by Mariah Allen

April 2019

Detroit has many associations with its name, such as the most dangerous city in early 2016 or the second most dangerous city in 2017. This reputation is due to high numbers of reported crime, or an infamous number of vacant homes (Kiertzner 2018). Currently, it is reported that about 9,500 demolitions have taken place in Detroit since 2014, and 700 more demolitions are scheduled (Metcalfe 2016). Many find the state of Detroit disheartening, but rarely is the question asked: what caused the city of Detroit to decline? This paper is aimed at looking at how federal policies impacted the rapid decline of Detroit area. Furthermore, this paper will examine the success of the revitalization process that is currently taking place in the Detroit area.

In this paper, I will explain how zoning laws contributed to the creation of two separate life styles: suburban and city life. Next, I will recount the origins of public housing specifically commenting on the racial segregation in public housing. Furthermore, I will show the impact of deindustrialization on the housing market and specifically Detroit, which leads into an explanation of how the housing market was further segregated. Lastly, I will discuss gentrification and how it has impacted long-time residents of Detroit.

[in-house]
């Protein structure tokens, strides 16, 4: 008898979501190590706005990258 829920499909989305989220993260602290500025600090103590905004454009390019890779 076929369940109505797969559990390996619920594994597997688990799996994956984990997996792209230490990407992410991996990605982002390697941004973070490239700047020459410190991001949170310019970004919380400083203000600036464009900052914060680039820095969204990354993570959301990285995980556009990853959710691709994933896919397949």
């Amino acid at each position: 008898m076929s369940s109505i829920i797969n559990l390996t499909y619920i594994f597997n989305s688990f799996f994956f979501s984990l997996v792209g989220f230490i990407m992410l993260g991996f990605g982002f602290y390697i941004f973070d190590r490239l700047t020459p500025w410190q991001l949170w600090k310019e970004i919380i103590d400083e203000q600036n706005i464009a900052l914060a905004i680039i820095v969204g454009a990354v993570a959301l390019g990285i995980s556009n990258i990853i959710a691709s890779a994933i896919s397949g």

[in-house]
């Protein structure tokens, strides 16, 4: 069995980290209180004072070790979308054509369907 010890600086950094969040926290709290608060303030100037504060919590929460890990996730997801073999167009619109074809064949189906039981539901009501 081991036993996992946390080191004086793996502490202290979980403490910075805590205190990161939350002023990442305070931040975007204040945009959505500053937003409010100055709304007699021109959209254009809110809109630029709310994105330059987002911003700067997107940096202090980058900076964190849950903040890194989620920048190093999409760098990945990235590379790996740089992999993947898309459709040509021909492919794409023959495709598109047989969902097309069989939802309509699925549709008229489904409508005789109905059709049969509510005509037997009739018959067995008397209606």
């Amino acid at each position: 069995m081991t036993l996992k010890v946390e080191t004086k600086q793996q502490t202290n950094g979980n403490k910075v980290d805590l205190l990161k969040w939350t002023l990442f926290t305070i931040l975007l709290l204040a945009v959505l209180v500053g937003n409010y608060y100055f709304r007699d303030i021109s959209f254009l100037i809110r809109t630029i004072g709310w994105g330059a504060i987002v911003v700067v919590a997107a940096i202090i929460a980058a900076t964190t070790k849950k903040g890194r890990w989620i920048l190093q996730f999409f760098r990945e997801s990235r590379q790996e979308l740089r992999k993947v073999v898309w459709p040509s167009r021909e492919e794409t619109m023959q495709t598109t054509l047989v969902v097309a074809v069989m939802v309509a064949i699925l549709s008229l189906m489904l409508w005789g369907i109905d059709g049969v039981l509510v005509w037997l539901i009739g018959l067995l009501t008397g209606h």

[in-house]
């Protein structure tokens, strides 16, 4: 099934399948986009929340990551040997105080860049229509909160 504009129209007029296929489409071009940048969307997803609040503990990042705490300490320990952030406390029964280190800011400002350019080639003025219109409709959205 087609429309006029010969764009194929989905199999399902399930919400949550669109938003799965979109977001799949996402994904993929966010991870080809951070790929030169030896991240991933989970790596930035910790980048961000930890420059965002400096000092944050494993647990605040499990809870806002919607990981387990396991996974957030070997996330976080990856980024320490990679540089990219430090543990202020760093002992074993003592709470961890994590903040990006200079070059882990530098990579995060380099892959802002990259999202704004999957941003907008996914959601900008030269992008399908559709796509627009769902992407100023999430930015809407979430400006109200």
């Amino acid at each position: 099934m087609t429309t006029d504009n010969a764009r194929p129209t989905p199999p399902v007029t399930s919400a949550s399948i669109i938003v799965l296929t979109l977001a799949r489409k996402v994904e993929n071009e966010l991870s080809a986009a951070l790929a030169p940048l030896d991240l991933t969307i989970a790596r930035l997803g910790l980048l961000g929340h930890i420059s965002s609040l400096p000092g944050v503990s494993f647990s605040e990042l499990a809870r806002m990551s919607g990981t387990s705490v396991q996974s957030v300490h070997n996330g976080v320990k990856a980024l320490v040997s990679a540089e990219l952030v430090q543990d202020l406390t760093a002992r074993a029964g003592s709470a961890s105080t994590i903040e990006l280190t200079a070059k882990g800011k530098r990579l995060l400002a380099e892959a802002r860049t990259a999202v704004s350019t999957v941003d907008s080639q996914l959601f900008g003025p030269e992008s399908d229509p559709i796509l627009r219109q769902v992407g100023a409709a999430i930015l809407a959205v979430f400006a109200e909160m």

Laws changing the city 

Skyscrapers, subway stations, apartments, condos, and businesses simply come into existence without question. Families drive by new buildings undergoing renovations and quietly think “Huh, I wonder what that is going to be.” The thought is fleeting until construction is finished and citizens flock to the structure and it is labeled as a “hotspot.” These projects come into being with approval from the city and must be in compliance with the city’s zoning laws. Zoning laws allow for specific types of building to be created within city limits. These laws, along with national policy contributed to the racial divide seen across the United States, and more specifically in Detroit.